Right by the crashing waves on the Far South Coast of NSW, the gorgeous NRMA Merimbula Beach Holiday Resort awaits.
I love camping, but it's usually in a tent and the said tent is usually being put up by me in the dark against the light of a mobile phone after I've left work too late, bundled the kids into the car because I don't want to miss a day, driven to the coast and been determined to have our shelter erected, no matter if it's close to midnight or not. Deep. Breath.
So, what an absolute pleasure it is to, yes, arrive at the NRMA Merimbula Beach Holiday Resort after dark because, again, I'm running late, but then to walk into one of its safari tents, turn on a light - a light! - and be greeted by the cosiest and most comfortable glamping experience you could ever hope for.
There may be canvas sides and ceilings to the tent but that's about where the camping starts and ends. There are lights! (I love lights). And comfy beds! A kitchen! A fridge! And bathroom! (No more tramping to the communal showers, juggling towels and toiletries, hoping your undies don't fall out somewhere along the way.)
The kids loved the little hidey-hole beds, like a cubby house all to themselves where they could also sleep. And they did. Soundly.
We pretty much packed as much as we could into our 36 hours in Merimbula on the Far South Coast of NSW.
There was no problem checking in after hours. If I'd been a bit more organised and got there earlier, we could have pre-ordered woodfired pizzas from Sapphire Coast Eats which is onsite at the holiday park on Friday evenings. Next time.
The park manager had sent us the code to the safe and we easily collected our keys and map to the park, settling in late at night and not realising until morning just how spectacular the location was.
The holiday park is perched high on a headland, with stunning views out to sea. Oh, yes, did I mention there's a bath on the private porch? So you can laze in some bubbles while you try to spot a whale. The luxury.
We have recently joined the Parkrun craze and the best part about that is you can easily search for the nearest Saturday five-kilometre run when on holidays. We settled on Pambula's "Panboola Wetlands" parkrun, which provides a scenic route through wetlands built on what was once the town's racecourse. (The old race-caller's box, fences and distance signs are still there, which adds to the charm.)
The parkrun always begins at 8am and it was an easy 10-minute drive into Pambula .All visitors were welcomed and it was a great, energising way to kick-start the weekend.
Back in the car, I googled "good cafes in Merimbula" and zeroed in on Bar Beach Kiosk. So glad I did. What a slice of paradise.
The bustling cafe is a shack overlooking the turquoise waters of Bar Beach and Merimbula Bay. Nothing better than having a coffee, people-watching, relaxing in a beautiful location in the morning sun. Just magical.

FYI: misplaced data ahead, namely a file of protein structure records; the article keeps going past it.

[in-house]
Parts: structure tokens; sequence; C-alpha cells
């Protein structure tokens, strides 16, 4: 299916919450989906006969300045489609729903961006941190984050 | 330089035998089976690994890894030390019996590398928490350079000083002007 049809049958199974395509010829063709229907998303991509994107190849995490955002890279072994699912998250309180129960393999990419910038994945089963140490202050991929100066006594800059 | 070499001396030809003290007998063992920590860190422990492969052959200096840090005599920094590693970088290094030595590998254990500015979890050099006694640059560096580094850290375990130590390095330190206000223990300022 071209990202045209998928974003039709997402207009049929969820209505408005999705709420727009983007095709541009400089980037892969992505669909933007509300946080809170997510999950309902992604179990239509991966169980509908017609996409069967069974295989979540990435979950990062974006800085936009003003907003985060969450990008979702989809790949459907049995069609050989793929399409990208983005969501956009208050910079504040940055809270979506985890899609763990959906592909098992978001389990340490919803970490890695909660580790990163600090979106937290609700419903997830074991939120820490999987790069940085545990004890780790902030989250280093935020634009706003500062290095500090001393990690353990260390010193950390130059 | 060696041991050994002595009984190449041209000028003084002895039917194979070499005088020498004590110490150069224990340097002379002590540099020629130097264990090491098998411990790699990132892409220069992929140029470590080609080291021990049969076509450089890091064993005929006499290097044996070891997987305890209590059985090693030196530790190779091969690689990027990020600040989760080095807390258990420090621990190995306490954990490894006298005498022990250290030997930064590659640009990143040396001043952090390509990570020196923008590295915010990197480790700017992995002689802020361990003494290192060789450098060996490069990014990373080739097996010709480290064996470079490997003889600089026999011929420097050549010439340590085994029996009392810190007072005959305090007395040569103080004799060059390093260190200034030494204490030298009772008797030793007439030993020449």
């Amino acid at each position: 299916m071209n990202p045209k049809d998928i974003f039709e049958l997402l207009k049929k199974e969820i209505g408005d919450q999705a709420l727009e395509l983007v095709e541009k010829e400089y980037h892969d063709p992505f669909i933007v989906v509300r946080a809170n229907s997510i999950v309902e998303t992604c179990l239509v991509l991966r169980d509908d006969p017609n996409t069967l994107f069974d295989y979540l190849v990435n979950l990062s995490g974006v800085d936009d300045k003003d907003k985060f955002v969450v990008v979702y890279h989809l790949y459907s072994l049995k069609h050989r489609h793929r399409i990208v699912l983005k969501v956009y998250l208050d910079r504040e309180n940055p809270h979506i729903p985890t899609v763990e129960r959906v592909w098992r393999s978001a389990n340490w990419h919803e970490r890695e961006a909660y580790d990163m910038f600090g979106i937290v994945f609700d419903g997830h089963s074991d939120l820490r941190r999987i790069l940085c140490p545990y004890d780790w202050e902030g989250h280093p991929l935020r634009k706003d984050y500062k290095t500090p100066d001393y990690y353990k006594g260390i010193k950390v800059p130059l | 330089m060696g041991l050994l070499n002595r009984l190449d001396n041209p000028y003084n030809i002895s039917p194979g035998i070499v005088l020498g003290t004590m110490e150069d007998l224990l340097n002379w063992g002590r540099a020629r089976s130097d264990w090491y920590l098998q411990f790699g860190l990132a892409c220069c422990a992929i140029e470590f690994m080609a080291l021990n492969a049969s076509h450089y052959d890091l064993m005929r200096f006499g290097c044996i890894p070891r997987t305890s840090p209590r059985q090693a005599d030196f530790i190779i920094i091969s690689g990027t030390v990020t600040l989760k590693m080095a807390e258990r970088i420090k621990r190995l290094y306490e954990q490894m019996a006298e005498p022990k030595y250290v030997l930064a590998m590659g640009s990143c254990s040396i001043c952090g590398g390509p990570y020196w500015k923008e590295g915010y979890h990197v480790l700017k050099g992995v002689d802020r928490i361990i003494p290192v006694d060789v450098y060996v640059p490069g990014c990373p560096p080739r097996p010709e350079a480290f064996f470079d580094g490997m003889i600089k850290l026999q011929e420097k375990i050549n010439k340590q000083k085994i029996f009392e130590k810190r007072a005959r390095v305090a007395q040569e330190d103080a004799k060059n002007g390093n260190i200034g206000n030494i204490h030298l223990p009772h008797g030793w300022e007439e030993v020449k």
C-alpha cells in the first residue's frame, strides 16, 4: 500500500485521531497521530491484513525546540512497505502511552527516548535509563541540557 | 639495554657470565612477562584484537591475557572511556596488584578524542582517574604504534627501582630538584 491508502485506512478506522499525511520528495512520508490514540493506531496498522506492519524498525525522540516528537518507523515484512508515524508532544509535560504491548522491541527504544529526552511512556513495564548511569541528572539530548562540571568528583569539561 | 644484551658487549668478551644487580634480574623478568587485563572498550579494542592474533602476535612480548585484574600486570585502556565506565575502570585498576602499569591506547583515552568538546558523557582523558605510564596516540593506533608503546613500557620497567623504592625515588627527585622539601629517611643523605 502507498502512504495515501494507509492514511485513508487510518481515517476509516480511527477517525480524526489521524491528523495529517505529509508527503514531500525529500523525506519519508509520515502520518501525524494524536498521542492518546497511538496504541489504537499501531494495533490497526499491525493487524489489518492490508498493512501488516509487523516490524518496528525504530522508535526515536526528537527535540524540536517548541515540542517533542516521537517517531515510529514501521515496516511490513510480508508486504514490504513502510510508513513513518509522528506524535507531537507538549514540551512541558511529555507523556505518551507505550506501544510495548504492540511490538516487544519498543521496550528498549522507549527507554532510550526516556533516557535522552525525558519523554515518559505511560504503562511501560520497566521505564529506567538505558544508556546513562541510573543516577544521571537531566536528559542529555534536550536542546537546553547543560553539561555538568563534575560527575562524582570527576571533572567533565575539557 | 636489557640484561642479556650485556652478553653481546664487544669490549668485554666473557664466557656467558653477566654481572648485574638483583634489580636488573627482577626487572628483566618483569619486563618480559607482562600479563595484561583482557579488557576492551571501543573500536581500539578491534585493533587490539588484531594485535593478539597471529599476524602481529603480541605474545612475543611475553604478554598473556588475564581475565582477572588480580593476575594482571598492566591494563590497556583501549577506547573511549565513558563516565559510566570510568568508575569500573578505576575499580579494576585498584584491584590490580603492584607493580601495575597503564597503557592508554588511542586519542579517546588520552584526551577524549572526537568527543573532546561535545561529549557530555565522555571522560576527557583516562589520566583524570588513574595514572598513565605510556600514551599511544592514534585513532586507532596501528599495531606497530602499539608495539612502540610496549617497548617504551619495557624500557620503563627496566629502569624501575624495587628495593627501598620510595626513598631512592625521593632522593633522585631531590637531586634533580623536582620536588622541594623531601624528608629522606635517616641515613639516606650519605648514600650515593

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We made sure to come back later in the day for a swim. A little bit freezing, for sure. But invigorating. The beach was full of families and groups of young people, all enjoying the warm weekend. Very chill.
Lunch was buns and salad from the local Woolies and afterwards my daughter and I had a very fun fossick through the local Vinnies (just down the road on Main Street). Later my son and I also had a go at some of the amusement games in the kids' room back at the park. There's also a tennis court, go-karts, a playground and a big, resort-style pool.
But all my son really wanted to do was to try the e-bikes. They are stationed at the park and easily accessed by downloading the NRMA app and hiring the bikes via a QR code. The cost is $30 per hour or half price if you are an NRMA member. (Helmets are provided.)
We each got a bike and rode into town for dinner. We ambled past the lake, across the bridge, down Fishpen Road and to Fishpen Takeaway on Marine Parade. Putting our steaming, warm bundles of fish and chips into the bike basket, we rode down to the waterfront to eat, looking out across the flat water to the twinkling lights of town, some pelicans and seagulls our only company.
Getting back to the park might have been a challenge on a normal bike, but the e-bikes glided up the hills with ease.
The next morning, we got up early, packed up, dropped off our key and headed over the bridge again, to do some kayaking off Mitchies Jetty. We were there by 8am, because the advice is to go early, on a mid to high tide.
Mitchies Jetty is called "Merimbula's Happy Place" and it's not hard to understand why. From the little turquoise shack with the pink roof, to the coffee stand to the dogs to the kids making sandcastles on the beach, it's a lovely little area.
I'd hired the kayaks online the night before and the kids and I each had one, paddling around for an hour, looking for stingrays, having a close-up look at the boats anchored on the lake and sailing alongside others on stand-up paddleboards. It was a memorable way to spend a morning. On our way home, we stopped into the Pambula Rotary Markets, which had everything from bunches of proteas, to home-made bread to leather-tooled handbags for sale. Such cute markets.
So, if camping is not your thing, glamping could be. The only note of caution I'd sound is that the canvas walls of the safari tents do flap a fair bit in the wind. You're still experiencing the elements, to an extent. But you can turn on a light and you do have a bed with beautiful clean sheets and, when nature calls at night, you don't need to dash across the grounds to the toilet.
We spent less than two days in Merimbula, but we came back home feeling really refreshed and brimming with some already great memories.
Where: NRMA Merimbula Beach Holiday Resort, 2 Short Point Road, Merimbula
How much: Standard rate for one night in a Safari tent for four people is $227.
Explore more: nrmaparksandresorts.com.au
The writer was a guest of NRMA Parks and Resorts.